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Is a Maine Coon Savannah Mix Possible? Uncovering the Facts

Genevieve Dugal

By Genevieve Dugal

white maine coon

Any cat lover who is interested in breeds beyond the Domestic Shorthair is familiar with the fascinating beauty and endearing personalities of the Maine Coon and Savannah cats. Indeed, each of these gorgeous cats has a unique look and a different temperament than most other domestic cats. It makes sense for someone to want to acquire a kitten resulting from the cross between these two superb breeds.

However, the Savannah breed standard1, as defined by The International Cat Association (TICA), does not allow crosses outside the breed, particularly because this type of crossbreeding can bring about undesirable genetic influences.

Let’s look closer at these two cat breeds and why it’s best to not crossbreed them.


What Is a Savannah Cat?

savannah kitten standing on the couch
Photo Credit: Kolomenskaya Kseniya, Shutterstock

The Savannah was created by crossing a domestic cat with an African serval, resulting in a magnificent large cat with a wild and exotic look. These cats are prized for their stunning spotted coats and long legs, which give them a distinctive appearance. They are also known for their intelligence, willingness to learn tricks, and loyalty to their owners. However, these active cats need a significant amount of physical and mental stimulation to thrive; otherwise, they can exhibit destructive behaviors.

What Is a Maine Coon?

blue smoke maine coon cat lying on the couch
Photo Credit: Okeanas, Shutterstock

The Maine Coon is a gentle giant that appeared in the state of Maine in the 19th century. They are distinguished by their impressive size, sumptuous coats, expressive round eyes, and gentle and affectionate personalities. They are friendly and social cats that enjoy the company of their family. They are also intelligent and can easily be trained to do tricks.


Is a Maine Coon Savannah Mix Possible?

The short answer is yes. While it is technically possible to breed a Maine Coon with a Savannah, it is not permitted by TICA.

For one thing, TICA has strict rules about outcrosses between registered breeds. These rules are designed to protect the integrity of the registered breeds and to ensure that any outcrosses do not produce cats with genetic defects or health problems.

Furthermore, according to TICA’s policies, the breed standards established by the Genetics Committee, Rules Committee, and Board of Directors do not permit these outcrosses.

Therefore, neither the Maine Coon breed standard nor the Savannah standard allows the other breed as a crossbreed. This means that a mix of Savannah and Maine Coon could not be registered or shown.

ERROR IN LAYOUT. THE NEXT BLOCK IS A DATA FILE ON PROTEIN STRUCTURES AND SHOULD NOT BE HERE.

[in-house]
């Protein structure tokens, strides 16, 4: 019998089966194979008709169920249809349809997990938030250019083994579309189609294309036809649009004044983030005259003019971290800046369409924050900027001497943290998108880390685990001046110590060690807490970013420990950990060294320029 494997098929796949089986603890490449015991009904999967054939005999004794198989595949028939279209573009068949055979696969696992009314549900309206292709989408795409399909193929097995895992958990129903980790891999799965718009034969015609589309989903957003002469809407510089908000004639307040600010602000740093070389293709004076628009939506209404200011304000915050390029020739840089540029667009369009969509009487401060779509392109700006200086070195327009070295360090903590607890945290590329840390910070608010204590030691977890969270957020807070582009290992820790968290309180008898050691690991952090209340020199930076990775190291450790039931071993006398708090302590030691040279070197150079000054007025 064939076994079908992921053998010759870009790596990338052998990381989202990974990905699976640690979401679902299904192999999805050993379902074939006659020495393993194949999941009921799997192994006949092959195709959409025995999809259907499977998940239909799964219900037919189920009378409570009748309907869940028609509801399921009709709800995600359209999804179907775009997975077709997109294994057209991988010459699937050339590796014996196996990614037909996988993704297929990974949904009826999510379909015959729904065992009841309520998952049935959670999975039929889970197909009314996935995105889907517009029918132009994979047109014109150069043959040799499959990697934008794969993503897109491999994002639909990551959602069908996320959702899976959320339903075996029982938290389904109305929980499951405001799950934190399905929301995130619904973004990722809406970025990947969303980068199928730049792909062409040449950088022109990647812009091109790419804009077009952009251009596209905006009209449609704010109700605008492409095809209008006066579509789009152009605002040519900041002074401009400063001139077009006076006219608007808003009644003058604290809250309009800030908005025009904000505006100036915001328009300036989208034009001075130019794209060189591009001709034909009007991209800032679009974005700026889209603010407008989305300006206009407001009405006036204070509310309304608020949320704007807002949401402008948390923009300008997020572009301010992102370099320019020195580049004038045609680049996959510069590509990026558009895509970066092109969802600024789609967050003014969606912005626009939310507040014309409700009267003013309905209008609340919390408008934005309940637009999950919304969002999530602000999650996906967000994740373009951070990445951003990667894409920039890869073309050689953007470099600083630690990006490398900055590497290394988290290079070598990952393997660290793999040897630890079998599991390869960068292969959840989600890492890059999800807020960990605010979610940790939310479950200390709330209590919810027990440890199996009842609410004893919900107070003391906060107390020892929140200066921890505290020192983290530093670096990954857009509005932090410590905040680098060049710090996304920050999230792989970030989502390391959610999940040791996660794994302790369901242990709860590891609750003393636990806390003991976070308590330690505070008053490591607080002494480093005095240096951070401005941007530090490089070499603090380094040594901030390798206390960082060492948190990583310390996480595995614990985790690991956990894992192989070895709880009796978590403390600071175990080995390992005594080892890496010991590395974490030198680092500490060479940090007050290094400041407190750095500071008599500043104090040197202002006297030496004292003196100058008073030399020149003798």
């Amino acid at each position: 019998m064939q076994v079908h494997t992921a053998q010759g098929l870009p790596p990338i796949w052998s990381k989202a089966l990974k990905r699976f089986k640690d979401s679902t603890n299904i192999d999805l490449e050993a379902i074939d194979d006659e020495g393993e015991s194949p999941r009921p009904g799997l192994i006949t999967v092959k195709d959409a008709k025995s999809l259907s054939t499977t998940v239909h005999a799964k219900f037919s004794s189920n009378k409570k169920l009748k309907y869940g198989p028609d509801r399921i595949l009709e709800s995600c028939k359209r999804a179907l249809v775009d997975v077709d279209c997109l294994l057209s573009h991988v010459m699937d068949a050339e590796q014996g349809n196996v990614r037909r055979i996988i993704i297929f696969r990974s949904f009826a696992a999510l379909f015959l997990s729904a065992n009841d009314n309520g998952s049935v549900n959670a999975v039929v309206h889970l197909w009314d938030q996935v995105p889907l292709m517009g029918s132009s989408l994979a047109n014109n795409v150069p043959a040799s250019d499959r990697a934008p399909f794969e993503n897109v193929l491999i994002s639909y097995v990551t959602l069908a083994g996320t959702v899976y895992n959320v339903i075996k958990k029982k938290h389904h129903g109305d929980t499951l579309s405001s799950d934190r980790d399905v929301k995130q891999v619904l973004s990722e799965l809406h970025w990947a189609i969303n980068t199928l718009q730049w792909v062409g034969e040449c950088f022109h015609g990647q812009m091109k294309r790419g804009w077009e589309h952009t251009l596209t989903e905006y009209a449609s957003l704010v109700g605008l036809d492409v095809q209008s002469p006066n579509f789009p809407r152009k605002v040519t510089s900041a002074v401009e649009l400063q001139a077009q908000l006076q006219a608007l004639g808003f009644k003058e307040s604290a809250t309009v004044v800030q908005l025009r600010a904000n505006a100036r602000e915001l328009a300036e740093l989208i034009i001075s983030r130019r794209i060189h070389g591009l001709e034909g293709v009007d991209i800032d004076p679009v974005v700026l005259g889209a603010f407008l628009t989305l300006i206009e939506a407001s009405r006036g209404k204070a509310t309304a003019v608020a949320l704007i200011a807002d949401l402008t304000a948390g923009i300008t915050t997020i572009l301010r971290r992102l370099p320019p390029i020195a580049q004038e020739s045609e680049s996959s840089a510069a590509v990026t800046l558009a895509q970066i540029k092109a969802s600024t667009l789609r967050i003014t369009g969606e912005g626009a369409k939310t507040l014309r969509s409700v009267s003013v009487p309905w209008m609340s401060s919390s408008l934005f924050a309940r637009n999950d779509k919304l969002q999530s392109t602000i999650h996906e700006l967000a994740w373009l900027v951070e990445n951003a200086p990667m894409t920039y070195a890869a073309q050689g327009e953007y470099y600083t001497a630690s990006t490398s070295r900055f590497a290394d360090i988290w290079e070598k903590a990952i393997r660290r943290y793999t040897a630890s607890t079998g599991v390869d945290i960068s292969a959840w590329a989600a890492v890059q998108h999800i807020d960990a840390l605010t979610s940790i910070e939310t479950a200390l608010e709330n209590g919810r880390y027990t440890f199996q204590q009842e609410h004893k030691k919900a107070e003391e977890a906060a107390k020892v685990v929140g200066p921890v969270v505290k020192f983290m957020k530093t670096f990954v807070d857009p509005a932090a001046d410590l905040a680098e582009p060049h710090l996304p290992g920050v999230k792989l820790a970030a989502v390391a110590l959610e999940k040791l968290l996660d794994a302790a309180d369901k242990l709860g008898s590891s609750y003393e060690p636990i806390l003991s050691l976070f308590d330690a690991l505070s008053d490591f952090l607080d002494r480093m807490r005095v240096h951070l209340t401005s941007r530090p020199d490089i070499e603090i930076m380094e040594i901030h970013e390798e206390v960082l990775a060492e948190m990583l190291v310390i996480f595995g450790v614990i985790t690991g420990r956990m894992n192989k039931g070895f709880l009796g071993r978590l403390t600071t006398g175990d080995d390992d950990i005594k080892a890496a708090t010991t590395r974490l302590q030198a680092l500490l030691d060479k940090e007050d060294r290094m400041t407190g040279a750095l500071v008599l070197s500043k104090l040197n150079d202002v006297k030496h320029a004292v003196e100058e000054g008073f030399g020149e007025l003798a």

What Would a Maine Coon Savannah Mix Look Like?

A Savannah-Maine Coon mix would definitely be a unique-looking feline. This hypothetical cat would likely have the long, thick coat of the Maine Coon and the distinctive spotted coat pattern of the Savannah cat and probably be huge! Temperament-wise, this cat would likely be inquisitive and playful, as well as loyal and affectionate toward their owners.

Alternatives to a Maine Coon Savannah Mix

If you’re looking for a cat with the intelligence, loyalty, and affection of a Maine Coon and the exotic look of a Savannah, there are a few alternatives that you can consider.

The Bengal and the Abyssinian both have a Savannah-like personality and striking appearance. Conversely, breeds with laidback personalities, like the Persian and the British Shorthair, are more similar to the friendly Maine Coon.

But ultimately, if you have the time, money, and space, you might consider adopting both a Maine Coon and a Savannah. They would make great feline pals and wonderful companions for the whole family!


Final Thoughts

In many ways, a Savannah Maine Coon mix would be a unique and interesting cat hybrid breed. But there are other alternatives that you can consider that would be more ethical.

Whatever breed you choose, be sure to do your research beforehand and find a reputable breeder. Also, don’t forget to visit your local shelter or rescue organization, as many animals are waiting there for their forever homes.


Featured Image Credit: Kanashi, Pixabay

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